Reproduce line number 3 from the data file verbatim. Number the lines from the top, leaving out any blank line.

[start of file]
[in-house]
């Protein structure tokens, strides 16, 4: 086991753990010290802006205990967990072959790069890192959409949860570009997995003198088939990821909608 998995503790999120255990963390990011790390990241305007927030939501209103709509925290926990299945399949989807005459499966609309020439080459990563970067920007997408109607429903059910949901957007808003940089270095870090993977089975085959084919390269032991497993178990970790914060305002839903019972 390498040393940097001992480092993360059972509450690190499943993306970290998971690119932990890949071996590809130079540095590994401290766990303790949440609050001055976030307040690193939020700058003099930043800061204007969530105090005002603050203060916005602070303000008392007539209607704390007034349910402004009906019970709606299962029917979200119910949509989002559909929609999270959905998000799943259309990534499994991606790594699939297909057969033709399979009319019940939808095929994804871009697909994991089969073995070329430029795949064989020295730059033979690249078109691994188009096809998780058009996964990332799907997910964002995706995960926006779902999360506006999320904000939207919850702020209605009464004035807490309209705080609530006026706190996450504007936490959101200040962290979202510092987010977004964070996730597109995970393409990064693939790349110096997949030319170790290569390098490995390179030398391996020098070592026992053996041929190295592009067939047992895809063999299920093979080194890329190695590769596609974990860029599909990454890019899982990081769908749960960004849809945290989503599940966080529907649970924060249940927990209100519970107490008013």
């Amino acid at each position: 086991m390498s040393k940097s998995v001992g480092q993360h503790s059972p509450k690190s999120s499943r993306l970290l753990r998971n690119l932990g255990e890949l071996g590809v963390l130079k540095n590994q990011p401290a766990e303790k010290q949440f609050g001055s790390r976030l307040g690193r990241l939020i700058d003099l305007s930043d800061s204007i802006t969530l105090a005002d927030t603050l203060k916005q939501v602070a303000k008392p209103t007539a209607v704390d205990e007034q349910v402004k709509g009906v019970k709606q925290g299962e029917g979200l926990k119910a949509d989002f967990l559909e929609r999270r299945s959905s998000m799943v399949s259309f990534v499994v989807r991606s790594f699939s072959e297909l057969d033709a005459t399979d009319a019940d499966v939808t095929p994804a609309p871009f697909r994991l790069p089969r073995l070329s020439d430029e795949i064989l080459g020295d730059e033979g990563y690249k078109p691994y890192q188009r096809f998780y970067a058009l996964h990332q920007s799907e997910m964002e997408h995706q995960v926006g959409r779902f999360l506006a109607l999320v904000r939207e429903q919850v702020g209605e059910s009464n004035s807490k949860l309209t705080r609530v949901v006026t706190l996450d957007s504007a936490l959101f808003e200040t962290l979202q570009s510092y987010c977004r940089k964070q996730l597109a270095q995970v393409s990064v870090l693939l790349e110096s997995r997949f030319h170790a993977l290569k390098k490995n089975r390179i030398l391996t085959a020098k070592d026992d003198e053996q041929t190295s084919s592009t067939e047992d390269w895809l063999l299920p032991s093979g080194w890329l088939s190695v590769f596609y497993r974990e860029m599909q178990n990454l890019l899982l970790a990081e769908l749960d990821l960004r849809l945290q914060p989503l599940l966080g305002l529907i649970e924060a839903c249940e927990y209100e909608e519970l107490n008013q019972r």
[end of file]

């Amino acid at each position: 086991m390498s040393k940097s998995v001992g480092q993360h503790s059972p509450k690190s999120s499943r993306l970290l753990r998971n690119l932990g255990e890949l071996g590809v963390l130079k540095n590994q990011p401290a766990e303790k010290q949440f609050g001055s790390r976030l307040g690193r990241l939020i700058d003099l305007s930043d800061s204007i802006t969530l105090a005002d927030t603050l203060k916005q939501v602070a303000k008392p209103t007539a209607v704390d205990e007034q349910v402004k709509g009906v019970k709606q925290g299962e029917g979200l926990k119910a949509d989002f967990l559909e929609r999270r299945s959905s998000m799943v399949s259309f990534v499994v989807r991606s790594f699939s072959e297909l057969d033709a005459t399979d009319a019940d499966v939808t095929p994804a609309p871009f697909r994991l790069p089969r073995l070329s020439d430029e795949i064989l080459g020295d730059e033979g990563y690249k078109p691994y890192q188009r096809f998780y970067a058009l996964h990332q920007s799907e997910m964002e997408h995706q995960v926006g959409r779902f999360l506006a109607l999320v904000r939207e429903q919850v702020g209605e059910s009464n004035s807490k949860l309209t705080r609530v949901v006026t706190l996450d957007s504007a936490l959101f808003e200040t962290l979202q570009s510092y987010c977004r940089k964070q996730l597109a270095q995970v393409s990064v870090l693939l790349e110096s997995r997949f030319h170790a993977l290569k390098k490995n089975r390179i030398l391996t085959a020098k070592d026992d003198e053996q041929t190295s084919s592009t067939e047992d390269w895809l063999l299920p032991s093979g080194w890329l088939s190695v590769f596609y497993r974990e860029m599909q178990n990454l890019l899982l970790a990081e769908l749960d990821l960004r849809l945290q914060p989503l599940l966080g305002l529907i649970e924060a839903c249940e927990y209100e909608e519970l107490n008013q019972r």